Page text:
the same time, it would be nice for a frank assessment of one's own team
to be given if there is something good to say. If a player performs well it
should be noted without the obligatory qualifier that he still needs to
improve. Don't we all?
By artificially building up the exploits of the opposing team while
denigrating one's own, coaches shut readers out from the valuable insight
that could be gained from a candid assessment.
By giving pat answers to pat questions, the system force-feeds
information to the fans.
Yes, it's expedient and efficient.
Yes, it is probably unavoidable.
But, at the same time coaches lose credibility (see Notre Dame coach
Lou Holtz) and fans lose touch with the reality of the game. Only in
sports can you end up with five No. 2 teams.
1 p.m. (WJR, WWJ, WPZA)
at Madison, WI
by Matt Rennie
Daily Hockey Writer
As the beginning of the 1990-91
college hockey season draws closer,
the anticipation surrounding the
Michigan team continues to build.
The Wolverines were picked tt
finish second in the Centra
Collegiate Hockey Association
conference in both the media ad
coaches pre-season polls last week.
This is the highest projected finish
for the Michigan icers in their ten-
year association with the CCHA.
"I am a little surprised,"
Michigan coach Red Berenson said.
"It's a compliment to our program
and a compliment to our recruiting
This could be an exciting year for
Michigan State was picked to
win the CCHA in both polls, while
Lake Superior State and Bowling
Green trailed the Wolverines in third
and fourth place, respectively.
The fact that Michigan was
ranked ahead of Lake Superior State
was somewhat unexpected, main
because the Wolverines are a ver
young team while the Lakers return
eight seniors. Berenson is wary
about taking the rankings too
"We haven't proven that we're a
second-place team," Berenson
conceded. "It will be a challenge."
The Wolverines finished fourth
during the CCHA regular season last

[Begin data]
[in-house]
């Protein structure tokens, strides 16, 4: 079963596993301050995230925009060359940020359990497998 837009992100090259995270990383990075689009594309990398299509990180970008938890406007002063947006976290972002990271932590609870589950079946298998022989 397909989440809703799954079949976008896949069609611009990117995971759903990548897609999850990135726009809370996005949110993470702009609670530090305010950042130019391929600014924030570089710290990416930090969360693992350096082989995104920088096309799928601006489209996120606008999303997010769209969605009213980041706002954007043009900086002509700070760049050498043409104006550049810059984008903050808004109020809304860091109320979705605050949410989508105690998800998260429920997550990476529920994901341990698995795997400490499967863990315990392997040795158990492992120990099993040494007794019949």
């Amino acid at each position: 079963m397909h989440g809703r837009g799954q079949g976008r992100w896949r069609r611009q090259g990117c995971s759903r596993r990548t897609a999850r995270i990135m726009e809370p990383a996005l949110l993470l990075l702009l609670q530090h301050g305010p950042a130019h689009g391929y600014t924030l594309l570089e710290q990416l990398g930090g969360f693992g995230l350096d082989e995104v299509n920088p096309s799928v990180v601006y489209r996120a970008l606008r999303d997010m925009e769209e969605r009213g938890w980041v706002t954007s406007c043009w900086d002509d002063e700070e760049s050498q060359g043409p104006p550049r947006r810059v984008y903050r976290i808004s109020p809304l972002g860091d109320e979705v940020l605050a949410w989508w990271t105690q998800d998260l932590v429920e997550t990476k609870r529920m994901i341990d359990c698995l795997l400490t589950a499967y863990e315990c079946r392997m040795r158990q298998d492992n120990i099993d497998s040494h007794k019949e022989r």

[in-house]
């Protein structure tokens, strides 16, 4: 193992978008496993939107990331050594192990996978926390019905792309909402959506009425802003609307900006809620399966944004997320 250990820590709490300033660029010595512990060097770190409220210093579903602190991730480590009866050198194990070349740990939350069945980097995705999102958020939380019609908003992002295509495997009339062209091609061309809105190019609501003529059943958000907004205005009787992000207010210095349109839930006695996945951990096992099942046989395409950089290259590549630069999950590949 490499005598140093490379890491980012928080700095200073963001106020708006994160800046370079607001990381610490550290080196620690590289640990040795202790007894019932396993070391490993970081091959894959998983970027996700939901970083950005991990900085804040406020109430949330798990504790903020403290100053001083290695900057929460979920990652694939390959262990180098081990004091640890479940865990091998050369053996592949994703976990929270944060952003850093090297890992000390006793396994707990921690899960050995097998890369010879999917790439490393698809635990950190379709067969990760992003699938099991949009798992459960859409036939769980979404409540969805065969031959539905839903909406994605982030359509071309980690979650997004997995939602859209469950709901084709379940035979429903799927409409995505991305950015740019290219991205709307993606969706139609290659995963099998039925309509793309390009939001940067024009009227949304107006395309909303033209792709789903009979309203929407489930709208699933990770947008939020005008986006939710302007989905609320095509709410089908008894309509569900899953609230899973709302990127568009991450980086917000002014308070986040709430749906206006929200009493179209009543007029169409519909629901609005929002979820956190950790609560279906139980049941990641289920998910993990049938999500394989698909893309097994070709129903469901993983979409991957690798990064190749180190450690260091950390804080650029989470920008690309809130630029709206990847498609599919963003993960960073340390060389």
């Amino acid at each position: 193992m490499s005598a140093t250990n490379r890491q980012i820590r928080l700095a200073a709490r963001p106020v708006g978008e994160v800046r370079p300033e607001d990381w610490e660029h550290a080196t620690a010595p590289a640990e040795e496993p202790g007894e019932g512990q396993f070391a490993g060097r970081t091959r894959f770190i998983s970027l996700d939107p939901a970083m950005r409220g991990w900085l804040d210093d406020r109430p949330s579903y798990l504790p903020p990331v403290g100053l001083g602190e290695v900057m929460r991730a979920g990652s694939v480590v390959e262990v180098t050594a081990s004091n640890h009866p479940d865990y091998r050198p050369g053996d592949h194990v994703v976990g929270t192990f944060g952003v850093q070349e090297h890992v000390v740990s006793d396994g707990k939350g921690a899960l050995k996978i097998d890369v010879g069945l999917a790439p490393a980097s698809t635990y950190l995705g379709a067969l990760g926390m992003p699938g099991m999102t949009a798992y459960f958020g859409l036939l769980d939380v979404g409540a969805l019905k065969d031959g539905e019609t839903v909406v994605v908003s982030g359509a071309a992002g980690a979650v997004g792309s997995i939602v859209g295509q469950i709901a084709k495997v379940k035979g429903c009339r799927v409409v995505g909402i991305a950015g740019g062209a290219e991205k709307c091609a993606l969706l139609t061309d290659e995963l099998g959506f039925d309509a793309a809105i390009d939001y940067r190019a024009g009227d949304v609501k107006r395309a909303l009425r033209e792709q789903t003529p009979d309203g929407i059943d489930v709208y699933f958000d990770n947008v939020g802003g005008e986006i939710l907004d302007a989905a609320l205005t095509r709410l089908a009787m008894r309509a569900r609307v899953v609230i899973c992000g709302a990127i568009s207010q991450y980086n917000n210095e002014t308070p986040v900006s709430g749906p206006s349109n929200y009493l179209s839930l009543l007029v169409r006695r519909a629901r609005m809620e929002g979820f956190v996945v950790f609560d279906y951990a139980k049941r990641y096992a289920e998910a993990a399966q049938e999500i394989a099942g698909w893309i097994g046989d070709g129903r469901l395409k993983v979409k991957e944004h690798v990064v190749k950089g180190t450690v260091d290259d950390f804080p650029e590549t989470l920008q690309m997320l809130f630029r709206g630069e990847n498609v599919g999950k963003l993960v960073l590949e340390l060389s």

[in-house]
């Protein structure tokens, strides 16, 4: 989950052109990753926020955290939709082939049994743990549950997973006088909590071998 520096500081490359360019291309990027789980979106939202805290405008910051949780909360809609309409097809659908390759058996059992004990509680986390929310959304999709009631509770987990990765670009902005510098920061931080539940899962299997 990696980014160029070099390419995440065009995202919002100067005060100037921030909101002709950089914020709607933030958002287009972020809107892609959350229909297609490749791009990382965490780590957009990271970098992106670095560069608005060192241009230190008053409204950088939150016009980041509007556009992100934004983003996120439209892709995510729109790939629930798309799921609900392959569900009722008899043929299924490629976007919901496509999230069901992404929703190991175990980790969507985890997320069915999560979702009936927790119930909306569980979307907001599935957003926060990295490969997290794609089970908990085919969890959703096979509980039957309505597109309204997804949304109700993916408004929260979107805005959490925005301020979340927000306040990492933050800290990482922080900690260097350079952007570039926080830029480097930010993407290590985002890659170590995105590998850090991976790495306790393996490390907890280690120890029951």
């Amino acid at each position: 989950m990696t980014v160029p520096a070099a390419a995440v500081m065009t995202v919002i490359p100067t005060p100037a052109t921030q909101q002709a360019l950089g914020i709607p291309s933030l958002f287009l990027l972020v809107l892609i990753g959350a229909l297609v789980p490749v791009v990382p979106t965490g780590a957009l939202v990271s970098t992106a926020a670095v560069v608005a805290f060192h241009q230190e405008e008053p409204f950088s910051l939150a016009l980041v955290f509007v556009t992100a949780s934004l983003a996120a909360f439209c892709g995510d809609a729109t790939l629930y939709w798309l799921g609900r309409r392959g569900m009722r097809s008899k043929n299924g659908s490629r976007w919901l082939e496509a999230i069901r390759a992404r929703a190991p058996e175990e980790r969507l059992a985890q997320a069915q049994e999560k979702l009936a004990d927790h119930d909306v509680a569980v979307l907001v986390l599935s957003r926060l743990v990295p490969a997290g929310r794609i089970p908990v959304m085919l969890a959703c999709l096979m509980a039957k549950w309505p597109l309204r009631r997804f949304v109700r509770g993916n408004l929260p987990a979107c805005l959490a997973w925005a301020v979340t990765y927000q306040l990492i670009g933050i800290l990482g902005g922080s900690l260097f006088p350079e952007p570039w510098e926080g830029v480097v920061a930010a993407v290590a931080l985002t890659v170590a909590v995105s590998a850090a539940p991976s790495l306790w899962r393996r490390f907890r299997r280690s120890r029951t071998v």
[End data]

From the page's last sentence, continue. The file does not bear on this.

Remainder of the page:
year, and narrowly missed a bid to
the NCAA tournament. Michigan
did not beat Michigan State or Lake
Superior State in four regular season
games against each team. Still,
Berenson cannot contain his own
excitement over this year's squad.
"This team's potential is the best
potential of any team I've ever had,"
Berenson said. "We don't have to
overachieve to beat anybody."
Berenson said that while the
increased expectations put added
pressure on the team to perform, it
is a welcome change from the days
when nothing was expected from the
"We want that pressure," fie said.
"We don't want to be a fourth-place
Berenson hopes that the
excitement among the hockey'
faithful will result in increased*
attendance from the general student
body at Wolverine home games,
particularly when Michigan State
visits Yost Ice Arena.
"When we played MSU in the
past, their fans came in and
outnumbered the Michigan fans,"
Berenson said. "This year, we are
actively trying to increase
attendance. We want to shut them.
out of the building."
Student season tickets are
currently on sale at the athletic ticket
office. The cost is $50 for the 19
game season, including one game
against Michigan State at Joe Louis
The first chance for Michigan
fans to get a look at the team will bb
this Friday, during the team's Blu-
White intrasquad scrimmage. Game#
time is 7:30, and admission is $2.